Characteristics and Pattern of Mortality in Cancer Patients at a Tertiary Care Oncology Center: Report of 259 Cases


Background: Little is known about mortality statistics of hospitalised cancer patients from developingcountries. This paper describes the distribution of causes of death in various malignancies, status of malignancy atthe time of death, type and intent of therapy received by the cancer patient prior to death and nature of infectionsin terminal cancer patients who died in hospital. We also aimed to study discrepancies in mortality reporting interms of death certificate at our center and tried to analyse possible causes. Results : Data for 259 consecutivedeaths in hospitalized cancer patients in a calendar year were analysed. Of all these, 147 (57%) were cases ofsolid tumors, 107 (41%) were cases of hematological malignancies and 5 (2%) were other or undiagnosed cases.Median duration of hospital stay prior to death was 7 (1-106) days. Sepsis/multi organ dysfunction syndrome(MODS) was commonest immediate cause of death 118/259 (45.2%) followed by progressive malignancy in64/259 (24.7%) cases. Only 13/267 (5%) patients died with controlled cancer. Some 184 (71.3%) deaths occurredwithin 90 days of any form of anticancer treatment of which more than three fourths (77.2%) occurred afterchemotherapy. Among these chemotherapy related deaths, 63 were febrile neutropenic deaths, with the commonestsite of infection in the lungs, and positive blood culture was found in 18 (28%) cases. There were discrepanciesin information derived from death certificates and from case records in 84 (32%) cases. Most of these weredue to the use of ambiguous terms like cardio-respiratory arrest as a cause of death in the death certificate.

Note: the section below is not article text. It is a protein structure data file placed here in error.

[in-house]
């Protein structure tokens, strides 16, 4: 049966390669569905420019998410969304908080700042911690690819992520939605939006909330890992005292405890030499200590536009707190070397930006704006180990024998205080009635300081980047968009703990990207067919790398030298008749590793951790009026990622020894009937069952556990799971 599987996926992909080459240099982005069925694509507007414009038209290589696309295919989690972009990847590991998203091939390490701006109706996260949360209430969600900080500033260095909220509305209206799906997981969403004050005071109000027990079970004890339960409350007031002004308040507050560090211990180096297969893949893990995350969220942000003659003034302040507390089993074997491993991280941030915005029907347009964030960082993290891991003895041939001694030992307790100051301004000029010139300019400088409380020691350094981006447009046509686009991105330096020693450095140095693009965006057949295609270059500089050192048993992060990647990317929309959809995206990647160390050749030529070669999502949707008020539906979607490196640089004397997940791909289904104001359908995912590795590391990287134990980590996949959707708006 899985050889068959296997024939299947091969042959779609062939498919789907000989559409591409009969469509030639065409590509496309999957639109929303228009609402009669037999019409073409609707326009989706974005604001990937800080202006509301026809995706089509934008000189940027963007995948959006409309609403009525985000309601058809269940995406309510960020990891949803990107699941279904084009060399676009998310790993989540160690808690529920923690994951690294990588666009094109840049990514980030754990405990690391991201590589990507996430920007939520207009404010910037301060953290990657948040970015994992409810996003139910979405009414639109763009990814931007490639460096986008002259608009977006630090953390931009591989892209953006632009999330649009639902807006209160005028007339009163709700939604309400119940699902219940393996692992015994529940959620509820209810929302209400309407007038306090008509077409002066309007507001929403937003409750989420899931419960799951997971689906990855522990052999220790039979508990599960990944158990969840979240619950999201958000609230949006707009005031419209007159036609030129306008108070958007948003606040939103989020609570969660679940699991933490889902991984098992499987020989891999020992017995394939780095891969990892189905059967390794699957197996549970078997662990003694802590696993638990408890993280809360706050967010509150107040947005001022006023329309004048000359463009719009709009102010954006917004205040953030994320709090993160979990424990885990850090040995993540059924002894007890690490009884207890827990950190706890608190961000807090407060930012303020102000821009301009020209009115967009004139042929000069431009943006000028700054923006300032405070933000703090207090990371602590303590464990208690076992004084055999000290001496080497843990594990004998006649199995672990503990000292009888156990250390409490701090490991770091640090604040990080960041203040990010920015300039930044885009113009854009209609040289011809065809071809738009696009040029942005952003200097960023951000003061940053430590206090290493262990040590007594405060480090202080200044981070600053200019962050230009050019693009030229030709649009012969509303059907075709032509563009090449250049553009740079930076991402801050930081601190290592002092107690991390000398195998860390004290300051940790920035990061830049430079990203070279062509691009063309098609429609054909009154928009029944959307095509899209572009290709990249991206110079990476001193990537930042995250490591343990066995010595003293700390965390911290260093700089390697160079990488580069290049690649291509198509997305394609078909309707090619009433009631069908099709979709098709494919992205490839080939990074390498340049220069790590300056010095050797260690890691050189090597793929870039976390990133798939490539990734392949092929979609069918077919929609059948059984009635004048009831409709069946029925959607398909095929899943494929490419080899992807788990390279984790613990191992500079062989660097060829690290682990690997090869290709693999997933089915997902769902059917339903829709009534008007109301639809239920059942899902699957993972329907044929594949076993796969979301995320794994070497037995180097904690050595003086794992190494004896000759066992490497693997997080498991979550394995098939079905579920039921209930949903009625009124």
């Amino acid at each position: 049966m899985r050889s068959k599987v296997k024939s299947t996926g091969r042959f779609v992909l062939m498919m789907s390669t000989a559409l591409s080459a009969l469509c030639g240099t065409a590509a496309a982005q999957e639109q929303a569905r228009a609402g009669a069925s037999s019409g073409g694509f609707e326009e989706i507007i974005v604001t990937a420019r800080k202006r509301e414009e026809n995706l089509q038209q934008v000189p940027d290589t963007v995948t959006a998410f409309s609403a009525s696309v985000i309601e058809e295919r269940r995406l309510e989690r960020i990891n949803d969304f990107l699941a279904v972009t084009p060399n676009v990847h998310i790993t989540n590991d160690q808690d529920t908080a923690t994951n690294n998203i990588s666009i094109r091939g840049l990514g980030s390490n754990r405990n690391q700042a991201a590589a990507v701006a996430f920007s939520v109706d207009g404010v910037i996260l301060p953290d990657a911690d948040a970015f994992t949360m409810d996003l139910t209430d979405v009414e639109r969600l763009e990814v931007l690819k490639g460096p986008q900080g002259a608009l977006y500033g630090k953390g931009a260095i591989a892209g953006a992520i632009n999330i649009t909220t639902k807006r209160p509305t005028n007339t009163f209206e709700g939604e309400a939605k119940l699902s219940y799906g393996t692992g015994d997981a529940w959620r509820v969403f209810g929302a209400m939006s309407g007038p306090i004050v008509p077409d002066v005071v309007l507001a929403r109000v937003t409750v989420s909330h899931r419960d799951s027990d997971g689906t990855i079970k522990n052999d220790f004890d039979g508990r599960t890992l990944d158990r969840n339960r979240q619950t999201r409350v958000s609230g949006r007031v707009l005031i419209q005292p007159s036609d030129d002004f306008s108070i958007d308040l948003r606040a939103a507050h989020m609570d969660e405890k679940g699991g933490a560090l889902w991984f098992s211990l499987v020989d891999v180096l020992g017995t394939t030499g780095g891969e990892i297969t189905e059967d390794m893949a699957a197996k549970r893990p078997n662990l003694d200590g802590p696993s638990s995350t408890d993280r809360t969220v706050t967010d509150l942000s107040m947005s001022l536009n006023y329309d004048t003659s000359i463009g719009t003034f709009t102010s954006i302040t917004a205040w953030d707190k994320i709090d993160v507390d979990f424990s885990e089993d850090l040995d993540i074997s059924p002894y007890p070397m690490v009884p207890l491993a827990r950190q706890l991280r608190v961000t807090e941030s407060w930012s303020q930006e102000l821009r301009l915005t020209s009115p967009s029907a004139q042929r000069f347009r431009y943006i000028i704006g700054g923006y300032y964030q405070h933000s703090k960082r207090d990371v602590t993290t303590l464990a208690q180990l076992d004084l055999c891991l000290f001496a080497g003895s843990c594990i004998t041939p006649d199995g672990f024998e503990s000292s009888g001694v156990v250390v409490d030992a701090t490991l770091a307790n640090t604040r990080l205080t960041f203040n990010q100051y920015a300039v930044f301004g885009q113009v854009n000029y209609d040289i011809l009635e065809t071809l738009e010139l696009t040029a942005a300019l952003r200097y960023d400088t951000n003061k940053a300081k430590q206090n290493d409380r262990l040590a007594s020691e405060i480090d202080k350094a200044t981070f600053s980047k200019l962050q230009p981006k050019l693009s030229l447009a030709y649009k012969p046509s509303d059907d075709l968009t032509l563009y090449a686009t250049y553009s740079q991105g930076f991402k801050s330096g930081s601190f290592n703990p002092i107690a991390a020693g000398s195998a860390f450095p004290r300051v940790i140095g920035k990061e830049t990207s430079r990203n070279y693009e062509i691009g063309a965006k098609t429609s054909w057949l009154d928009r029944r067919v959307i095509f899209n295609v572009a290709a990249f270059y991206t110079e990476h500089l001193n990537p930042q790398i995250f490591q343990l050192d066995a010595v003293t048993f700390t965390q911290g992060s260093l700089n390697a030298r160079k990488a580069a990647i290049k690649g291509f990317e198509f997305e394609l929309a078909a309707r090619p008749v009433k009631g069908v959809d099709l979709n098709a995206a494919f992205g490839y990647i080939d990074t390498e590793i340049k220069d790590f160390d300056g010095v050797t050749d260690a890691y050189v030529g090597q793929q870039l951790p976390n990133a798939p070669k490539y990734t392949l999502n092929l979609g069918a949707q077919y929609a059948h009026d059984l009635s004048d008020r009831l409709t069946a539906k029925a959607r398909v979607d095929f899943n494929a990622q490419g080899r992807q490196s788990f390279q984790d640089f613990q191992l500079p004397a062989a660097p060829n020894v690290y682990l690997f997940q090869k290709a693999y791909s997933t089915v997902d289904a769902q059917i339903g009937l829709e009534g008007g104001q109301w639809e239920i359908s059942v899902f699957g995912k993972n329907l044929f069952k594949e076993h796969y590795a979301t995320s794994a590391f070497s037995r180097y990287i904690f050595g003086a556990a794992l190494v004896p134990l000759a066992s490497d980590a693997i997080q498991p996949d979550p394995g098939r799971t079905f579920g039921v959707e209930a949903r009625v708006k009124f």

Conclusion: It is important to audit mortality data on a regular basis as this can provide valuable insight intohospital practice and may help to identify preventable causes of mortality. Mortality record keeping is anotherimportant aspect as variable practices in this area may have implications for cancer mortality reporting andthis may ultimately lead to erroneous cancer epidemiology.